About this blog:

I’m a graduate student, a candidate for an MA in Sustainable International Development at the Heller School at Brandeis University. I chose this development program because of its unique and practical design and because of Brandeis’ commitment as an institution to social justice. This Masters involves a year of academics in residence at the university and a second year spent fulfilling a development related practicum and writing a Masters thesis. This blog will be an attempt to capture some of that second year experience for family, friends, colleagues and anyone else who might be interested.

This blog is also about becoming more fully human. To me, this means working to end the cycle of dehumanization. Dehumanization, or seeing and treating others as less than human, steals from our own humanity as well as the humanity of those we dehumanize. I think of becoming more fully human as a lifelong process with its own highs and lows. There’s no contest, just a necessary collective effort of daily striving for right thought and right action to improve our ability to see each other as no less than we truly are. This is the meaning of the title. I believe that the majority of us are humans in progress: on our ways, but not fully there yet.

About the author:

Elizabeth: human in progress.

I feel driven to live holistically. For me, this means trying to live out what I believe in all aspects of my life, work and play. I believe that through humanization, radical change is possible. I also recognize that I am happiest when I am learning and striving. I enjoy working hard in new and challenging environments and doing work that contributes to meaningful, positive change. I also believe that this work needs to constantly be examined and informed through research, theory, and analysis.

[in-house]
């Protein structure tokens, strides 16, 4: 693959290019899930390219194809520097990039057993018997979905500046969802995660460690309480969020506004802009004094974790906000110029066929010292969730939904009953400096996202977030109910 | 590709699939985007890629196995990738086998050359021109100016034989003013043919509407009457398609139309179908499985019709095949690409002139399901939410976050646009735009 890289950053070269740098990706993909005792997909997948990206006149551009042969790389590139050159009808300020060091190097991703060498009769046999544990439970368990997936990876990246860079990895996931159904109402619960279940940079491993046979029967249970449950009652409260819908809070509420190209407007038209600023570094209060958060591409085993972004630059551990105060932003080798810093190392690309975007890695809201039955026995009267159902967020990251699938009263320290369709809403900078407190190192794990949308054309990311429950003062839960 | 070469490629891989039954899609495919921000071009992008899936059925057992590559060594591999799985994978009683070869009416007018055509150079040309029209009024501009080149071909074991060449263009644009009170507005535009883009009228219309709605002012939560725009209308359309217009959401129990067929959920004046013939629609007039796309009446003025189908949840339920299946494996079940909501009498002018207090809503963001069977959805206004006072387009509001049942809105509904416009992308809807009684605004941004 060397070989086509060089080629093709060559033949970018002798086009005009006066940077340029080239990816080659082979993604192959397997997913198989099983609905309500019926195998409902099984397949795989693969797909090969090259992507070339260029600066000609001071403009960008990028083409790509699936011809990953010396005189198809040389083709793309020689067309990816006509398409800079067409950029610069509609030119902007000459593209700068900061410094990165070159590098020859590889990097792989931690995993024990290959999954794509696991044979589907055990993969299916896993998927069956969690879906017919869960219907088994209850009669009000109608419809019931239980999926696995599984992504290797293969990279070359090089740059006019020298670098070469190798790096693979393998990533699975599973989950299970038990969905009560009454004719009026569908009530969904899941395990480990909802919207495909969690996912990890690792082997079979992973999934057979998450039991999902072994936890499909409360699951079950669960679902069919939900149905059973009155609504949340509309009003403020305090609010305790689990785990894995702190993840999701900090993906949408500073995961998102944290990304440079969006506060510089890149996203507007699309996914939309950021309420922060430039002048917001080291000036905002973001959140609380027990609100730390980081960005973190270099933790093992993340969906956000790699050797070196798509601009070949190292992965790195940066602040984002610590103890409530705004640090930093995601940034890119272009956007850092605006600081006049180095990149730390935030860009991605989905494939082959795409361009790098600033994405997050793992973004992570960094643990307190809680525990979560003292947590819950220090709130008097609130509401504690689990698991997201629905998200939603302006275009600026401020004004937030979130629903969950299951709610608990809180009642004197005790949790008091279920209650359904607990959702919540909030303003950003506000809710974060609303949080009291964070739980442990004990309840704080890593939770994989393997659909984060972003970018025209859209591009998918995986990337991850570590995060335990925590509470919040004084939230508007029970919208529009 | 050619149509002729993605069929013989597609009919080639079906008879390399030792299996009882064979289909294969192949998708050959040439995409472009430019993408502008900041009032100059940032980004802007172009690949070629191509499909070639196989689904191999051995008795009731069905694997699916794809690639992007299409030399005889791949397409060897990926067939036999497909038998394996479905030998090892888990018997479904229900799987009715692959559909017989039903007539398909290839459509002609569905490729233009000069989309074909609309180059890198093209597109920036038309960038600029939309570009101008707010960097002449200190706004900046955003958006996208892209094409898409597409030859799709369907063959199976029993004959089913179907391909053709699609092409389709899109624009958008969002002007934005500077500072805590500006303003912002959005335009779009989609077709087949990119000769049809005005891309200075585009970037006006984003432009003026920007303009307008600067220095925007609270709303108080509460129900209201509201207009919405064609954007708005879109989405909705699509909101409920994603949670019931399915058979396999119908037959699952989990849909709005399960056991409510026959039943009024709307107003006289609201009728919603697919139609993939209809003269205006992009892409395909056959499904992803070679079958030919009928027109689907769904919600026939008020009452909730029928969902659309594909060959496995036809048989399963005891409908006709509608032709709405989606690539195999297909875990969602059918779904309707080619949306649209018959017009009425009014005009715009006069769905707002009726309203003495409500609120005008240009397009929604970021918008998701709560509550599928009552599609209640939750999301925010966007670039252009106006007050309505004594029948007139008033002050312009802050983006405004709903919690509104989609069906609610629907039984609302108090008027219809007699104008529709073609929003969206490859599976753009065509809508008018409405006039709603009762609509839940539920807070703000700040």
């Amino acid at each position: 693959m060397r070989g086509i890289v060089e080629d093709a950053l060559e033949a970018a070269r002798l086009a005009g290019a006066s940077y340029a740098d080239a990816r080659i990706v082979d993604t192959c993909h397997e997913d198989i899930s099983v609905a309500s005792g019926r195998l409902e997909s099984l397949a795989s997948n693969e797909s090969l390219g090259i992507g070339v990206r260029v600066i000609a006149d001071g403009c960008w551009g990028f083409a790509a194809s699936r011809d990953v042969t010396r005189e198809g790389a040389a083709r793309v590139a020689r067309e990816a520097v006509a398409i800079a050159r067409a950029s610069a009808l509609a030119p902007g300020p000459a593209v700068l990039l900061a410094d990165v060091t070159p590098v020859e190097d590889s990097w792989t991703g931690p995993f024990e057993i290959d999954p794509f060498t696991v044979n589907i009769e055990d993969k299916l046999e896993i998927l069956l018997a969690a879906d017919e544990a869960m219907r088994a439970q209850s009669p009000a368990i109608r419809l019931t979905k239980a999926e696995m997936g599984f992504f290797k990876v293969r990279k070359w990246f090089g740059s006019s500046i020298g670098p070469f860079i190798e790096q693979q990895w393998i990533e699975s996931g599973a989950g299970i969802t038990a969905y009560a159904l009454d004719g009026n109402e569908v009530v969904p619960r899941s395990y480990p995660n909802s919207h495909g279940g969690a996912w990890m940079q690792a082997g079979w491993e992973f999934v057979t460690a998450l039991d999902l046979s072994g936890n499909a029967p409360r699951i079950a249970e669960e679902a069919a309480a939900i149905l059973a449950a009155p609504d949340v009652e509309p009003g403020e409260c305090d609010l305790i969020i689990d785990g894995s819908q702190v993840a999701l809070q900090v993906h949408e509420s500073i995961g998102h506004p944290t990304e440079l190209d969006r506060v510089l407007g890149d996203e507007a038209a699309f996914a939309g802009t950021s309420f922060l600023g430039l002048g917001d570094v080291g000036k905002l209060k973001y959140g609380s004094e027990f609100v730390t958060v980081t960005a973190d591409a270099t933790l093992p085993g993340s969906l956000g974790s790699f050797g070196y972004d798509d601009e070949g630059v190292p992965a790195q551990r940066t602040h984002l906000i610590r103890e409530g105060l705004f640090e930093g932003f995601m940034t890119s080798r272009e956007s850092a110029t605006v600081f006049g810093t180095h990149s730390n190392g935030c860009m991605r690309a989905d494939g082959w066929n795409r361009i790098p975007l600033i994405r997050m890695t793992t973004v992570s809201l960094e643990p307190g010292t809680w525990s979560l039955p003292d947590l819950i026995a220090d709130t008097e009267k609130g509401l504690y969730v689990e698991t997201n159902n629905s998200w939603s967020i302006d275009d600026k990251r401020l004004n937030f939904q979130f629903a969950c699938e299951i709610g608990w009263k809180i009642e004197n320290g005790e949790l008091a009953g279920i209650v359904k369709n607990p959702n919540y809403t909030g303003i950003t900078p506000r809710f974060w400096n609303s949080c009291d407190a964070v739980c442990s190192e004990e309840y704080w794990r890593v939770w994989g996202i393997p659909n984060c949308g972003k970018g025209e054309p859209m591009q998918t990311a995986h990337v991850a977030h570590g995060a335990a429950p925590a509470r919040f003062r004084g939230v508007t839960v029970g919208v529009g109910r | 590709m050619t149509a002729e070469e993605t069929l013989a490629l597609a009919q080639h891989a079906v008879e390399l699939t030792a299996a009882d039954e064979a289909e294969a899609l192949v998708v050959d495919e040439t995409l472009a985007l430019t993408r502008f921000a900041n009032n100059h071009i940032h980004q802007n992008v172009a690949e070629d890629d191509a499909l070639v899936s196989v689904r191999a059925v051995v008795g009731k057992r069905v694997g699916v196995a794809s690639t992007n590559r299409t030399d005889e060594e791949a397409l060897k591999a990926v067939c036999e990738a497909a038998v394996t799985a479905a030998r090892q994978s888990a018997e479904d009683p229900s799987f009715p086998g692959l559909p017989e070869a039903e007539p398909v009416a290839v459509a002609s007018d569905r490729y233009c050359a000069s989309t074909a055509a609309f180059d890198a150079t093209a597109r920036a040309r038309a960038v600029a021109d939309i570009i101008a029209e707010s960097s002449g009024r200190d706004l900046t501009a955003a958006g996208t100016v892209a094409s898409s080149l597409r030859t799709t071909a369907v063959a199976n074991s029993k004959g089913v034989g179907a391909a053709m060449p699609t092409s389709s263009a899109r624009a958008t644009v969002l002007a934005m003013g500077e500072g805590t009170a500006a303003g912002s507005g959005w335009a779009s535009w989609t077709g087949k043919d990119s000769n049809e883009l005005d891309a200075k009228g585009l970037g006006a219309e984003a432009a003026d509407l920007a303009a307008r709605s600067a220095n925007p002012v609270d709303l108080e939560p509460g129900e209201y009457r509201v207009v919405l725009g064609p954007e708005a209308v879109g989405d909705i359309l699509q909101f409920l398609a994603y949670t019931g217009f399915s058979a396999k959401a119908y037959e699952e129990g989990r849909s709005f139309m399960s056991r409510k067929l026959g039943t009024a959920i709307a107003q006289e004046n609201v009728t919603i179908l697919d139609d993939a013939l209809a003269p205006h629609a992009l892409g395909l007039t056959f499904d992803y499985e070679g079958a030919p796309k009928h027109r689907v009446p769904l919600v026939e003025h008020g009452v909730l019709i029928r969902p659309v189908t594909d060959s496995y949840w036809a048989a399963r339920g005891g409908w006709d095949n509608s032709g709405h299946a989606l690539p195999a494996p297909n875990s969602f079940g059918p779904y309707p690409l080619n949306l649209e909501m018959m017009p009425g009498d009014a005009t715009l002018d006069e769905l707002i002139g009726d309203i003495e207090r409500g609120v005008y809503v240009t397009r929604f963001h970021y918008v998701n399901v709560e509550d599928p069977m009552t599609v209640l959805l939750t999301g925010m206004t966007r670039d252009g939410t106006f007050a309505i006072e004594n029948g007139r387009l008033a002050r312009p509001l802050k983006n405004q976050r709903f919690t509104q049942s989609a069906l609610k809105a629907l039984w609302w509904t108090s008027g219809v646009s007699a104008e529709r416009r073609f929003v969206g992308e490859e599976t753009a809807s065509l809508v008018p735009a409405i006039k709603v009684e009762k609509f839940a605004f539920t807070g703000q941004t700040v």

I graduated in 2005 with a BA in English and Political Science. I used to think that I wanted to be a writer or an English professor, but now I believe I was drawn to study literature because it moved me and caused me to feel things deeply. Sometime during my university studies, I was turned off by what I perceived to be the banality of literary criticism and decided to study what was actually happening in the world. My decision to add a second major in Political Science has informed pretty much everything I’ve done professionally since.

Since graduating, I’ve been an organic farmhand in rural Purcellville, Virginia, a TA for an undergraduate class in university sustainability in Houston, Texas, a Teach For America corps member and high school English and Social Studies teacher on the US/Mexico border in Brownsville, Texas, an activist and organizer against the border wall, and the after-school administrator at a high-needs high school in Austin, Texas. I’m constantly looking for ways to incorporate education, sustainability, and social justice into my life and work.

  1. Penny Parish says:

    Elizabeth, it was great to read your “human in progress” statement. We are very proud of you and your work. It would be wonderful to hear about your venture in Mexico City and see pictures of your travel there. Jerry & I are still waiting for your visit to our little farmette. Take care and know we think of you often.
    love, aunt penny & uncle jerry

  2. Elizabeth, that’s a beautiful site; makes my jealous compared to my poorly designed blog. Your themes are as usual focussed on human beings and their welfare. Loved it!

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